What: Suman (“soo-man”), or suman malagkit (“mah-lag-kit,” meaning sticky), is the Manila rice-cake cousin of Cebu’s budbud pilit (see entry) and the most basic of kakanin (roughly translating to “things to eat or nibble”) that use rice or root crops as a base. Generic suman is made with glutinous (sticky) rice cooked in coconut milk, wrapped in leaves, and then steamed. There are as many types of suman as there are major towns in the Philippines: Just add or change one ingredient (sugar, ginger, salt), swap the type of leaf it’s wrapped in (banana, palm, bamboo), alter the style of wrapping (coconut shells, bamboo tubes), and you will get yet another suman variety. The name invariably changes, too, according to a key ingredient, its wrapper, or its origin. Suman’s regional cousins include China’s zongzi and Japan’s chimaki; it likely came about when ancient Chinese brought rice over and started cultivating it in the archipelago.
Most suman are “handy” snacks—although sticky and perhaps gooey from any added sauce or topping, they are usually individually wrapped in leaves and ready to be eaten on the go. Traditionally consumed without plates or cutlery, a restaurant will typically open the leafy wrapper for you and place it on a plate, or serve it in rows on a buffet table with wilted banana leaves as tablecloth. Suman are considered traditional fare for breakfast or merienda (afternoon snack time), but also work well—as we found—as a fancy dessert, fondue pot and all.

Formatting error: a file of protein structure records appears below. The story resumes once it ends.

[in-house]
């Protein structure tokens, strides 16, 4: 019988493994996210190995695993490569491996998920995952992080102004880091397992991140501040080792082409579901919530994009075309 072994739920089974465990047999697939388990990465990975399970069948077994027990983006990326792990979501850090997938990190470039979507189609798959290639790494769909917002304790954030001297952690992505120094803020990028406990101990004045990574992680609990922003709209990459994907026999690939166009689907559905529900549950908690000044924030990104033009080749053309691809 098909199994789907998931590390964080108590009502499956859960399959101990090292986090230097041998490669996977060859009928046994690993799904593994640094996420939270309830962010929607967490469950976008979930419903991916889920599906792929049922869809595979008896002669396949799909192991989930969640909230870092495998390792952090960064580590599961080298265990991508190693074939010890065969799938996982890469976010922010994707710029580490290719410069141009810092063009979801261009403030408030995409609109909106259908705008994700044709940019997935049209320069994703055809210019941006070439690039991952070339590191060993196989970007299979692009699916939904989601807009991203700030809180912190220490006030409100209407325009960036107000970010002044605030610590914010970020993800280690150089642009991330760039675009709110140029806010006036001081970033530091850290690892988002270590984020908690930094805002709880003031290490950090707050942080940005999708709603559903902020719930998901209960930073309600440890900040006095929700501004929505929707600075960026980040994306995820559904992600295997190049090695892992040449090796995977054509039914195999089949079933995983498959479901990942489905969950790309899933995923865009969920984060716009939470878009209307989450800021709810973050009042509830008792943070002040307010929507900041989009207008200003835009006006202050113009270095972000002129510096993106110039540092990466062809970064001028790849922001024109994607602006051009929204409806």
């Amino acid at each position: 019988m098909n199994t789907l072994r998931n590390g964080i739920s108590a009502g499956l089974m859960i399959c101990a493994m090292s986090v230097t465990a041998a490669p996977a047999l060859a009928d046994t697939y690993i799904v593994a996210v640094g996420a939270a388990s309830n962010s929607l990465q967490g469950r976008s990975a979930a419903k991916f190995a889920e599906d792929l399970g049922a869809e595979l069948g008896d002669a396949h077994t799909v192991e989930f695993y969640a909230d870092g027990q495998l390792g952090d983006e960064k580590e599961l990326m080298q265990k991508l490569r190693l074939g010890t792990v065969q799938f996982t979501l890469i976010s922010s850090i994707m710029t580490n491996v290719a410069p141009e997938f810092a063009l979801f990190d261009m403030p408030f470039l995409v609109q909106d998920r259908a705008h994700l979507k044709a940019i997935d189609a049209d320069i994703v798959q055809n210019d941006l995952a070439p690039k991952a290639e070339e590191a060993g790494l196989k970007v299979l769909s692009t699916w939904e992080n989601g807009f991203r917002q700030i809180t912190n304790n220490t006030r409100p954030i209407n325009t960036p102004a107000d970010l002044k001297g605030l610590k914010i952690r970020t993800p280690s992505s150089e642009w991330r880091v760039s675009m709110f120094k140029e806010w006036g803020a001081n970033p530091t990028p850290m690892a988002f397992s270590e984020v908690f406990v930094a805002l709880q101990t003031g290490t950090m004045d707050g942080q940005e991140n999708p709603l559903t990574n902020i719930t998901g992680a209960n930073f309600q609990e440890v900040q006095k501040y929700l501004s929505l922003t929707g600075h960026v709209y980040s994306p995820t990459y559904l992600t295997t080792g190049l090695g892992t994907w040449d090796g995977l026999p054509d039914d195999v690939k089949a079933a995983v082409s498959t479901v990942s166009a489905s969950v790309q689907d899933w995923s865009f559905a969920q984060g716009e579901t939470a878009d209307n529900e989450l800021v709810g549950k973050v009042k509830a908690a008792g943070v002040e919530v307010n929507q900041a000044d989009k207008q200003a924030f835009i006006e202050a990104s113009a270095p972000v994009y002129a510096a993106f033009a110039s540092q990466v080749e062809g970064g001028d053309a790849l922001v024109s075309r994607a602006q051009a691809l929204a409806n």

Where: When the rest of the world is on holiday, it seems that Café Adriatico (1790 M. Adriatico St., facing Remedios Circle, Malate, Manila, map) is always open. It calls itself a café, but it’s more a casual dining place, serving a roster of traditional and contemporary Filipino dishes.
When: Open 23 hours every day; closed from 5am-6am
Order: Pictured is the Chocolate Eh! Fondue (Php 295), the restaurant’s signature take on the classic Filipino set of suman, mangoes, and chocolate. The suman and mango both come peeled and cut intocubes, and the gooey fondue of milk chocolate uses tablea, the closest thing to pure chocolate from the cacao tree (see also: sikwate in Cebu). The suman itself was soft, sticky, subtly sweet, only mildly coconutty—by itself, it might have become boring after a few cubes, but paired with the mangoes and chocolate, the suman was the perfect foil for the intensely sweet fruit and the slightly bitter chocolate. Altogether, this dish was a dream. We also indulged in another type of suman, suman sa lihiya (Php 129), presented as a triangular shape of gooey, sticky rice flavored with lye and covered in a caramel-like sauce called latik (derived from boiling coconut milk and raw sugar). Delicious!
Alternatively: Cabalen (632-728-2930; multiple locations including McKinley Pkwy, ground floor of Market! Market!, Bonifacio Global City, Taguig, map) serves a small selection of suman, as well as kakanin and other desserts, as part of its buffet offerings. If you want a variety of suman to try at your leisure, head to the Legaspi Sunday Market in Makati (Legaspi Carpark, Legaspi St. at Herrera St., map) for breakfast or brunch (open 7am-2pm), or try the Salcedo Community Market (Jaime C. Velasquez Park, Salcedo Village, Makati, map) on a Saturday morning. Other places to hunt for suman are at the stalls around the Fiesta Foodcourt of Market! Market! on McKinley Parkway at the Fort BGC (028867519, Taguig, map) and at Tiendesitas (026355680; Ortigas Ave. at E. Rodriguez Ave., Pasig, map). Walking around the metro area, you might spot a random vendor hawking suman at a street corner under a brightly colored umbrella—look for leaf-wrapped suman piled on flat woven trays—so keep your eyes peeled.
Good to know: Most suman will keep for a few days if refrigerated. To revive it, just steam again over boiling water.